An iridescent green bee curls itself to feed on the slender white flower of a shrubby boneset
Augochloropsis sp.

When I took my eyes off the glowing green bees on the snakeroot I would find the lone bumble bee of the day, Bombus americanus, in the courtyard on gayfeather, Liatris mucronata. It was a male and of impressive size. I expected to see more bumble bees about on a December day since their large hairy bodies do well in the cooler air, but my logic must be too simple compared to mother nature's.

Bombus americanus

Moving on to a new patch of snakeroot in the Luci and Ian Family Garden, I would find evidence of a nesting bee, the ligated furrow bee, Halictus ligatus. Although the photo doesn't show it in great detail, this female had a significant amount of pollen collected on her hind legs. She'll bring that back to provision her nearby nest in the ground. These small but chunky bees have big heads with eyes set far apart, and on the edges of their cheeks there are little horns that unfortunately don’t show in this image. When they work the clustered flower head they dip their heads and probe vigorously, a lot like an armadillo looking for grubs under leaf litter, an analogy I’m sure the locals can relate to.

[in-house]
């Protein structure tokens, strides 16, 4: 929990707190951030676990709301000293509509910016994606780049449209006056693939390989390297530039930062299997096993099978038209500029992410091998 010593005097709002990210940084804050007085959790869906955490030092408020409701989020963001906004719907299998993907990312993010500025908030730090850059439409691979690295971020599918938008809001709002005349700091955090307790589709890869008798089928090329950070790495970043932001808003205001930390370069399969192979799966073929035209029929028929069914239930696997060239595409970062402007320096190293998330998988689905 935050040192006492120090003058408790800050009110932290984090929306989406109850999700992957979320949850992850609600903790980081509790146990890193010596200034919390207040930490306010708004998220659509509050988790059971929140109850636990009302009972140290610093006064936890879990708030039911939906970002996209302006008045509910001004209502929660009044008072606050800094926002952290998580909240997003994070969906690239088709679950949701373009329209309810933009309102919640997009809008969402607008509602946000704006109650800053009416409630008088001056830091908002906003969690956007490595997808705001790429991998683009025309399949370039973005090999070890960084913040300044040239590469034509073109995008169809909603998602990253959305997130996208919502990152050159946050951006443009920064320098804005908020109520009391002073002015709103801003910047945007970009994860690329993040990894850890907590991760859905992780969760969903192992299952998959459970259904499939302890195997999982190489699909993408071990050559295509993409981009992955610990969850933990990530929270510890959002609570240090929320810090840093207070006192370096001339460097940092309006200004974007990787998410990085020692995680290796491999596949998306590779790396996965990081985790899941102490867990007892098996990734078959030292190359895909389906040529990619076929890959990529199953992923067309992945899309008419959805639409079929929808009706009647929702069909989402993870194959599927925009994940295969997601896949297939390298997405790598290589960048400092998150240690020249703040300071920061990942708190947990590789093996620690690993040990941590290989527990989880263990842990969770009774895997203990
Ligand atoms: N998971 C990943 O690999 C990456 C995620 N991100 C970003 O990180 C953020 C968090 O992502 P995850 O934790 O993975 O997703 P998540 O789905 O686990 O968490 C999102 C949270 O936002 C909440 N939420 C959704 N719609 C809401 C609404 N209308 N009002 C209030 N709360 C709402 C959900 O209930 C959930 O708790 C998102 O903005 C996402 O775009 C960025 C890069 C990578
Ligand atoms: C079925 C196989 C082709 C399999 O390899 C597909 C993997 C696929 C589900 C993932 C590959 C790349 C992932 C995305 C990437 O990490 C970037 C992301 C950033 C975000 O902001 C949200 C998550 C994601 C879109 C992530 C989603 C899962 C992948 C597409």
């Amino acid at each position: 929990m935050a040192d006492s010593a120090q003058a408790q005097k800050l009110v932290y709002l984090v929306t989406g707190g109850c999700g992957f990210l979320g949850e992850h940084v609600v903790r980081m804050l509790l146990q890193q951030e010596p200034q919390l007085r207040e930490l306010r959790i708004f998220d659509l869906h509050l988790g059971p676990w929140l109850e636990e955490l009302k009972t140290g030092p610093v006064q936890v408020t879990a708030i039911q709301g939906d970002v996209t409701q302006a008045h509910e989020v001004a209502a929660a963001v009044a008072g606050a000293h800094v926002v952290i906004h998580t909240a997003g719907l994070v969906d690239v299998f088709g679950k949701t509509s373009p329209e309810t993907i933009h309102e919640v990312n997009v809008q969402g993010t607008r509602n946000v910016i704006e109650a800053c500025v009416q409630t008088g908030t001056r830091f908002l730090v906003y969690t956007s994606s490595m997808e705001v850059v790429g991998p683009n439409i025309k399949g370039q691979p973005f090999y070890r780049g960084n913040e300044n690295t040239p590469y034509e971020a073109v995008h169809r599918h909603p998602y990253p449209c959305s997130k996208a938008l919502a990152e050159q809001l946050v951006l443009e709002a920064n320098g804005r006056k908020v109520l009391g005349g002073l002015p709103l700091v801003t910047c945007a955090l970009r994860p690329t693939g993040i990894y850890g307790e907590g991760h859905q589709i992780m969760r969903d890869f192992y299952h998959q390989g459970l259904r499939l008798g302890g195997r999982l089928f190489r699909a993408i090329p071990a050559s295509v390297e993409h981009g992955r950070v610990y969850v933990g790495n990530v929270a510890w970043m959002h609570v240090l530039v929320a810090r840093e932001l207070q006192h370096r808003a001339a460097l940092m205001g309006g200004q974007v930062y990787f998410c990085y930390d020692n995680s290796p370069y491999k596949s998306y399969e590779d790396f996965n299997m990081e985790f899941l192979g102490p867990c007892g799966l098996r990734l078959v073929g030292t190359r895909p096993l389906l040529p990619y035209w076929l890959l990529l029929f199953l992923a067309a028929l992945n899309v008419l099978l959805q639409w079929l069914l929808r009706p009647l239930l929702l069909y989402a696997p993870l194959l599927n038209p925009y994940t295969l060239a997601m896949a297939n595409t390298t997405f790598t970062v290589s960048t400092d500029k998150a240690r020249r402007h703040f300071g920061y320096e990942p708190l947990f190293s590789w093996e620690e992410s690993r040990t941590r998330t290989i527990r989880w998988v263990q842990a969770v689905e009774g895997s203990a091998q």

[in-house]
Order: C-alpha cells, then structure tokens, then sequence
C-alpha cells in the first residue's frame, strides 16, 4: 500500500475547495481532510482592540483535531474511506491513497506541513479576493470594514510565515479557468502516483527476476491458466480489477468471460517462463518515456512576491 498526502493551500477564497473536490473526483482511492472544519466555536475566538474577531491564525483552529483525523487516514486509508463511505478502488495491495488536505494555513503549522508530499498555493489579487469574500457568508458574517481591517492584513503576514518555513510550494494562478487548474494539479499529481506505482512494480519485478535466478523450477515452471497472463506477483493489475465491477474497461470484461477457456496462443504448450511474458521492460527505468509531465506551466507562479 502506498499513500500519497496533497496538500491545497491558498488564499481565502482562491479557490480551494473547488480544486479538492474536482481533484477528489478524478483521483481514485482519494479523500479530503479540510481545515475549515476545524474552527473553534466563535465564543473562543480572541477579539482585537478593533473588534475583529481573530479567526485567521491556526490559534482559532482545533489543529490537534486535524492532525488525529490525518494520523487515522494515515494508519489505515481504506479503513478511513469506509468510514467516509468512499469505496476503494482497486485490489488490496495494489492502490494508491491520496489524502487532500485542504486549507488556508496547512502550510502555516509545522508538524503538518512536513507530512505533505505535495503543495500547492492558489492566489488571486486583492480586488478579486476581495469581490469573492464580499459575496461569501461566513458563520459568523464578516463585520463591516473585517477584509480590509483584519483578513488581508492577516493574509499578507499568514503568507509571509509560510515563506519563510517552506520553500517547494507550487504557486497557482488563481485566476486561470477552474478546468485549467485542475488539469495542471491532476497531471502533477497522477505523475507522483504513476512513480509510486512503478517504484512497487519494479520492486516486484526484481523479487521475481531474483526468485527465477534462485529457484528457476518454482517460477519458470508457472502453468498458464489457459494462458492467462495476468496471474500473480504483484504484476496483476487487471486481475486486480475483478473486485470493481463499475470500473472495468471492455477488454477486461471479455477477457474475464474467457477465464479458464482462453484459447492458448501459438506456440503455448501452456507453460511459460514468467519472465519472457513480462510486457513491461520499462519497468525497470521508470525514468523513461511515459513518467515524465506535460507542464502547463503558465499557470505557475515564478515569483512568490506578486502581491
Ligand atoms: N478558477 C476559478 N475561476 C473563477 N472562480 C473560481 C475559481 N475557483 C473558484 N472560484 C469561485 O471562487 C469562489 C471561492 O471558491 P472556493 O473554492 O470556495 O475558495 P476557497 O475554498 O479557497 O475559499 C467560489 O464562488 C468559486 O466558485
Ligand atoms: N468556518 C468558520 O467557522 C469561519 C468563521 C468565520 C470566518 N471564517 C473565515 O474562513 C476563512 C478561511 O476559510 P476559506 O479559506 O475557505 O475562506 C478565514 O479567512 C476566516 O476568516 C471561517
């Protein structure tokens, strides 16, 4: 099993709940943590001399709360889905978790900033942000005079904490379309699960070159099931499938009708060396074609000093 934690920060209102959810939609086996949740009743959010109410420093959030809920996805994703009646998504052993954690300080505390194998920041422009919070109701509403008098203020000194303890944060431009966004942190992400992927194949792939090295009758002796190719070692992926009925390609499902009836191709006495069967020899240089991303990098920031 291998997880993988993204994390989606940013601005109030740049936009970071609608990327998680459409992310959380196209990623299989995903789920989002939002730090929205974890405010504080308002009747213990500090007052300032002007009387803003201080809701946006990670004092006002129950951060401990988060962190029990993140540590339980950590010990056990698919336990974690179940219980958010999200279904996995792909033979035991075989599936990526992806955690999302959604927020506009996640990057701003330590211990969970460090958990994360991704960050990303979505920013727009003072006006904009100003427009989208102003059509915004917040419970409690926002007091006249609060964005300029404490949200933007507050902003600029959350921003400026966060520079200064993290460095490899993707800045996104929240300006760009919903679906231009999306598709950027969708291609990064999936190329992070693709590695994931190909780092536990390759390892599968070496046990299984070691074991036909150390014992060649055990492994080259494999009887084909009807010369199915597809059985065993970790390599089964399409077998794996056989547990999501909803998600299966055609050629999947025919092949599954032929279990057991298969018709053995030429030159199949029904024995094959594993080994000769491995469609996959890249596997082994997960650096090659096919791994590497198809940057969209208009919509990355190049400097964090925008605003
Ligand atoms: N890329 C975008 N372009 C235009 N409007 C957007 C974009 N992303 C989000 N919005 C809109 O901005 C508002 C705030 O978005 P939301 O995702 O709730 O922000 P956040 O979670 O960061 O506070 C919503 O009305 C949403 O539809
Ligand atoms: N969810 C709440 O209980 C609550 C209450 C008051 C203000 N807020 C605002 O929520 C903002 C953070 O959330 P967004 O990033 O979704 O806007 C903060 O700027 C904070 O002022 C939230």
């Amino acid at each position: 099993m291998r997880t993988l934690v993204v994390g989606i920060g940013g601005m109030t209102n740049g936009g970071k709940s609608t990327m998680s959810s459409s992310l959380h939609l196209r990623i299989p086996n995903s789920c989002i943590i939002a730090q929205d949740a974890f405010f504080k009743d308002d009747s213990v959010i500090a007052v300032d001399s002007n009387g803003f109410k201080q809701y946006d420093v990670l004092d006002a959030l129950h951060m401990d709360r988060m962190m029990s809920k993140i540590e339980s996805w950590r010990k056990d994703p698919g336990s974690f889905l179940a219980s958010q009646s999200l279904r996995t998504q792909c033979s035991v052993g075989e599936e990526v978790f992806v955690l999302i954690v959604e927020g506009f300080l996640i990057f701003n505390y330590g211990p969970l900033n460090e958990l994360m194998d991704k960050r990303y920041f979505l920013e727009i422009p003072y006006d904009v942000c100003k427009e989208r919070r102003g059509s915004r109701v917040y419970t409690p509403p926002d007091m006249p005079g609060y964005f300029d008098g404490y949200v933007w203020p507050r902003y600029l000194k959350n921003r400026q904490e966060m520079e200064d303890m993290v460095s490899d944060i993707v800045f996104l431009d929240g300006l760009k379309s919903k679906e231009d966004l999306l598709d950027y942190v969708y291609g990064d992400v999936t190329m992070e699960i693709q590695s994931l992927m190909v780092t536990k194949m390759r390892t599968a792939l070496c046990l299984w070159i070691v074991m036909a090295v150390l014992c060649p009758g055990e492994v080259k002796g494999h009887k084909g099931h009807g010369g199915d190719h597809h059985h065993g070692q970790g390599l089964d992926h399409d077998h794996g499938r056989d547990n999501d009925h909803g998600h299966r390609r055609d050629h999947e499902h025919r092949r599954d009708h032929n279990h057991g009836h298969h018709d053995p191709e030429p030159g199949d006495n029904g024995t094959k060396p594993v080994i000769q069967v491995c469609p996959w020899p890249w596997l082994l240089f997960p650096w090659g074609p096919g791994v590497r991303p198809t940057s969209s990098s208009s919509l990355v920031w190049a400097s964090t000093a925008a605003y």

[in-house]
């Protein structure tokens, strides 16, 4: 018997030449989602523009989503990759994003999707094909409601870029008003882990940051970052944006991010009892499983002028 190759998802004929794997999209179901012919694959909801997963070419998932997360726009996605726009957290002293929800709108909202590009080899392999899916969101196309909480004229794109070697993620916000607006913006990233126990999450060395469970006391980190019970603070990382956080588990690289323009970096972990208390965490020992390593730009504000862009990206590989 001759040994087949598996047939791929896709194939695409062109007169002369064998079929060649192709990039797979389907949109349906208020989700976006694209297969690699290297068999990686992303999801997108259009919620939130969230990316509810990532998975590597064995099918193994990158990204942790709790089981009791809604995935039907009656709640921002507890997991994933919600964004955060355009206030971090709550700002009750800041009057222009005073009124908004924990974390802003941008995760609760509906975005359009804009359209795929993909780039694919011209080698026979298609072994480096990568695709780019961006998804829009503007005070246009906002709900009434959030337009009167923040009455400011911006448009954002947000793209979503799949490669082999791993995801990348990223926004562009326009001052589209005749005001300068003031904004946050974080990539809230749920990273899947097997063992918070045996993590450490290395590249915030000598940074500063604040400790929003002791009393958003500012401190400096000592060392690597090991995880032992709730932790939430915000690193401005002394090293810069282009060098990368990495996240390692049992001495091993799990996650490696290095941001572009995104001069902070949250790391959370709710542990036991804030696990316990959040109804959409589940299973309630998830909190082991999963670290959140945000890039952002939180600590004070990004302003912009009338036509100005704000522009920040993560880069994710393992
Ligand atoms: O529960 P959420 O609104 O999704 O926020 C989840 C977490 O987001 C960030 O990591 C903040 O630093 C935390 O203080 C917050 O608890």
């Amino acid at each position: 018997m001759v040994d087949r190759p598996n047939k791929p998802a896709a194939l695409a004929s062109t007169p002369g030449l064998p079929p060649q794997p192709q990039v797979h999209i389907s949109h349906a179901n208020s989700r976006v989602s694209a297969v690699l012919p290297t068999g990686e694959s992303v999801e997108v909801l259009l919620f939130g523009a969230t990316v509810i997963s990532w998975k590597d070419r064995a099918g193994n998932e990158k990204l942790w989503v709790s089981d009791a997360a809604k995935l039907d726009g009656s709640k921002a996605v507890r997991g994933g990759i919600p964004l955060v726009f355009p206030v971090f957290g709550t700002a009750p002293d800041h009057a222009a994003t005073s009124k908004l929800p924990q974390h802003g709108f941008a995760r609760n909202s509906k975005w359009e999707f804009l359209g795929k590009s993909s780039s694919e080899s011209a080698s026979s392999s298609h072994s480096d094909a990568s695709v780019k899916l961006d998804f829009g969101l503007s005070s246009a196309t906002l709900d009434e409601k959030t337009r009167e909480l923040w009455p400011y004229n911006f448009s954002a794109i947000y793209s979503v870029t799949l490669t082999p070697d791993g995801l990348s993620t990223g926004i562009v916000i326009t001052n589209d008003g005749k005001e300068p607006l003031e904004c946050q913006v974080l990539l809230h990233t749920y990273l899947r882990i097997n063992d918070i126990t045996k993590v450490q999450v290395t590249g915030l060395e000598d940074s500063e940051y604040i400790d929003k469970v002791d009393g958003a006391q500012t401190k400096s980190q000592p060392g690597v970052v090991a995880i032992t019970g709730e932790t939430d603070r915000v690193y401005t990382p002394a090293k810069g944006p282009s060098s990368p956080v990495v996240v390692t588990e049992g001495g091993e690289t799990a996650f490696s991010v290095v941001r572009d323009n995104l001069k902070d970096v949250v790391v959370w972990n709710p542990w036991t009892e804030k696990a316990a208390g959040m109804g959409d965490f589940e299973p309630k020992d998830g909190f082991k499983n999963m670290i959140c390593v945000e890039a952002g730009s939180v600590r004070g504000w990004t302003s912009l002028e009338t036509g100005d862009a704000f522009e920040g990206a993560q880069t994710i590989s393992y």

A small gray bee, Halictus ligatus, dips its head into the cluster of white shrubby snakeroot flowers
Ligated furrow bee (Halictus ligatus)

The smallest bee of the day would go to the ever-common everywhere Dialictus sweat bee. I would only find two of these bees this day, one in the Family Garden using a patch of turk's cap (Malvaviscus arboreus) and this female near the parking lot on golden eye (Viguiera dentata). The mallard duck of the bee world, beautiful in its iridescent olive green but overlooked and under appreciated for being so plentiful.

An iridescent olive green sweat bee of the genus Dialictus on a yellow flower head.
Dialictus sweat bee
A small yellow compound flower, Viguiera dentata, showing stalk and spent flower heads
Golden eye (Viguiera dentata). In bloom in many areas around town.

I would finish my day in the sunny parking lot in another patch of golden eye, this time again with the glorious jewel of a bee, Augochloropsis sp.. It would likely be the last native bee I would see for the year since home is in the much cooler and bee-less coastal Washington. I savored the moment, imagining its green glowing likeness would do nice for a Christmas ornament.

Speaking of imagination, it sure was a treat to see bees and flowers in December, but to think of a time when the meadows would be polished in a sheath of bluebonnets and paintbrush and extraordinary numbers of native bees about them all. I am plotting another bee safari for another day.


-J 12/05/2019


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Joe Dlugo photographing bees on a tallgrass prairie

Joe Dlugo

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The world is a lovely place that has thousands of different kinds of bees. Contrary to popular opinion, few of are actually colored black and yellow. In fact, a great many are green - like those in the photo above.  Most also do not live in hives making honey and beeswax. They do other exciting things. I hope you find this intriguing and want to dive into my bee photo galleries to see the diversity of their world for yourself.